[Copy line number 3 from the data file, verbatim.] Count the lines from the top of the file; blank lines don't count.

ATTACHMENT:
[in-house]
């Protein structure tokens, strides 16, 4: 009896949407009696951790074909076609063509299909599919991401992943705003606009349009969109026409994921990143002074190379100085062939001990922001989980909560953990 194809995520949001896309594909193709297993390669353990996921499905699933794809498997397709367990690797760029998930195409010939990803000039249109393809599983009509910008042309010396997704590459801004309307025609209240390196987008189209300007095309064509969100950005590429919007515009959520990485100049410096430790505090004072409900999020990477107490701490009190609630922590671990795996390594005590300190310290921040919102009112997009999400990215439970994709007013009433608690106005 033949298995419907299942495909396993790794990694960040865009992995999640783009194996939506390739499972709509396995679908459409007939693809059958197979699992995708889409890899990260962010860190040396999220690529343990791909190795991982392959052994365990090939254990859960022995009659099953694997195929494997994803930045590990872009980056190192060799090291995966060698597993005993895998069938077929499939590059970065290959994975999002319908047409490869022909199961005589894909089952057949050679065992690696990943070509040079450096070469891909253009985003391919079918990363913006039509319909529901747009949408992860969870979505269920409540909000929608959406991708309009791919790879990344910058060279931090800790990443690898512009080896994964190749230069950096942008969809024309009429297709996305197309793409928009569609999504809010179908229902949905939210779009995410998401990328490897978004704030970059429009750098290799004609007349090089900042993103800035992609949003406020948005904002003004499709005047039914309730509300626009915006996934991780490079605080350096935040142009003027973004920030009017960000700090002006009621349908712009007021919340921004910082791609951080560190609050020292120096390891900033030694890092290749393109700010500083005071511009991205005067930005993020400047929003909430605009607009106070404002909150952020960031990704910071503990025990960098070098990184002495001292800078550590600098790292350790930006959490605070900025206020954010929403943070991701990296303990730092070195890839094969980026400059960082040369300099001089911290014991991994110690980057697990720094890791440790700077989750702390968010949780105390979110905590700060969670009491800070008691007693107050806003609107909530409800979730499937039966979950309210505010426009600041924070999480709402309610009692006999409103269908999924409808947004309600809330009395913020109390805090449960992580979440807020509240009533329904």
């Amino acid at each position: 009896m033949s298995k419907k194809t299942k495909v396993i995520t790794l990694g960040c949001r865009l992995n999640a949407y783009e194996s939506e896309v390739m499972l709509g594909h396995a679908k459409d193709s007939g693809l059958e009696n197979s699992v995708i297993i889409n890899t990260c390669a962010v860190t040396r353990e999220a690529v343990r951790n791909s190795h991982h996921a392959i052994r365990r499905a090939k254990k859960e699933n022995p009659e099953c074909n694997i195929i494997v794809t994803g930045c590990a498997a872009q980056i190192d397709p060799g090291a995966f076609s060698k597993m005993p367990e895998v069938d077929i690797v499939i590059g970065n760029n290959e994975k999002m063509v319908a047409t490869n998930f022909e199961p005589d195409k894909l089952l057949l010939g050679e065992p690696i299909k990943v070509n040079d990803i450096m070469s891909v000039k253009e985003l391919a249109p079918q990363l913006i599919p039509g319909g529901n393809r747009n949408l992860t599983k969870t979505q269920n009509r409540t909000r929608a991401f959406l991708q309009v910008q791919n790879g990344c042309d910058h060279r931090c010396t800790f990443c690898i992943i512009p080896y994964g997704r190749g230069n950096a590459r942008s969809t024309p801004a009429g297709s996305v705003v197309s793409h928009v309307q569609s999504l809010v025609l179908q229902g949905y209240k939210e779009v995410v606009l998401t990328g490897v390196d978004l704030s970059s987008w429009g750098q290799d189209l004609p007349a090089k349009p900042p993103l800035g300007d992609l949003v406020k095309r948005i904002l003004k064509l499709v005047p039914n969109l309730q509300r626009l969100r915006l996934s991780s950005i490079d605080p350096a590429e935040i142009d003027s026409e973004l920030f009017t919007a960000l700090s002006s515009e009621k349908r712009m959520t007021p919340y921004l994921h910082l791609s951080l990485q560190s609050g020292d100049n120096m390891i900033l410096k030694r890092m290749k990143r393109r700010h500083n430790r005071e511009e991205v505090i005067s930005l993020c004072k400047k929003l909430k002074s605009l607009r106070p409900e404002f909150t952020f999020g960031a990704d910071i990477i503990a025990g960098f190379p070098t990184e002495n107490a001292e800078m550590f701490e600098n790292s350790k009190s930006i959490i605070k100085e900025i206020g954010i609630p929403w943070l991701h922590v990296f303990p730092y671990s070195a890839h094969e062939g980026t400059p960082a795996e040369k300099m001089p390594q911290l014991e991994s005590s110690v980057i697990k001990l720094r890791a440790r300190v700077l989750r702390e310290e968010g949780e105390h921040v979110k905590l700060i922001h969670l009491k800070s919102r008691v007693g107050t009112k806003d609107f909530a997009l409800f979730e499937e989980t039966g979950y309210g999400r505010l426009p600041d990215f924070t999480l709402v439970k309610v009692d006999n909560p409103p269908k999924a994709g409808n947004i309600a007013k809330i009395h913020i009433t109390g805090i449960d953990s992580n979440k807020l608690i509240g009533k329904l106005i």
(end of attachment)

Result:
């Amino acid at each position: 009896m033949s298995k419907k194809t299942k495909v396993i995520t790794l990694g960040c949001r865009l992995n999640a949407y783009e194996s939506e896309v390739m499972l709509g594909h396995a679908k459409d193709s007939g693809l059958e009696n197979s699992v995708i297993i889409n890899t990260c390669a962010v860190t040396r353990e999220a690529v343990r951790n791909s190795h991982h996921a392959i052994r365990r499905a090939k254990k859960e699933n022995p009659e099953c074909n694997i195929i494997v794809t994803g930045c590990a498997a872009q980056i190192d397709p060799g090291a995966f076609s060698k597993m005993p367990e895998v069938d077929i690797v499939i590059g970065n760029n290959e994975k999002m063509v319908a047409t490869n998930f022909e199961p005589d195409k894909l089952l057949l010939g050679e065992p690696i299909k990943v070509n040079d990803i450096m070469s891909v000039k253009e985003l391919a249109p079918q990363l913006i599919p039509g319909g529901n393809r747009n949408l992860t599983k969870t979505q269920n009509r409540t909000r929608a991401f959406l991708q309009v910008q791919n790879g990344c042309d910058h060279r931090c010396t800790f990443c690898i992943i512009p080896y994964g997704r190749g230069n950096a590459r942008s969809t024309p801004a009429g297709s996305v705003v197309s793409h928009v309307q569609s999504l809010v025609l179908q229902g949905y209240k939210e779009v995410v606009l998401t990328g490897v390196d978004l704030s970059s987008w429009g750098q290799d189209l004609p007349a090089k349009p900042p993103l800035g300007d992609l949003v406020k095309r948005i904002l003004k064509l499709v005047p039914n969109l309730q509300r626009l969100r915006l996934s991780s950005i490079d605080p350096a590429e935040i142009d003027s026409e973004l920030f009017t919007a960000l700090s002006s515009e009621k349908r712009m959520t007021p919340y921004l994921h910082l791609s951080l990485q560190s609050g020292d100049n120096m390891i900033l410096k030694r890092m290749k990143r393109r700010h500083n430790r005071e511009e991205v505090i005067s930005l993020c004072k400047k929003l909430k002074s605009l607009r106070p409900e404002f909150t952020f999020g960031a990704d910071i990477i503990a025990g960098f190379p070098t990184e002495n107490a001292e800078m550590f701490e600098n790292s350790k009190s930006i959490i605070k100085e900025i206020g954010i609630p929403w943070l991701h922590v990296f303990p730092y671990s070195a890839h094969e062939g980026t400059p960082a795996e040369k300099m001089p390594q911290l014991e991994s005590s110690v980057i697990k001990l720094r890791a440790r300190v700077l989750r702390e310290e968010g949780e105390h921040v979110k905590l700060i922001h969670l009491k800070s919102r008691v007693g107050t009112k806003d609107f909530a997009l409800f979730e499937e989980t039966g979950y309210g999400r505010l426009p600041d990215f924070t999480l709402v439970k309610v009692d006999n909560p409103p269908k999924a994709g409808n947004i309600a007013k809330i009395h913020i009433t109390g805090i449960d953990s992580n979440k807020l608690i509240g009533k329904l106005i």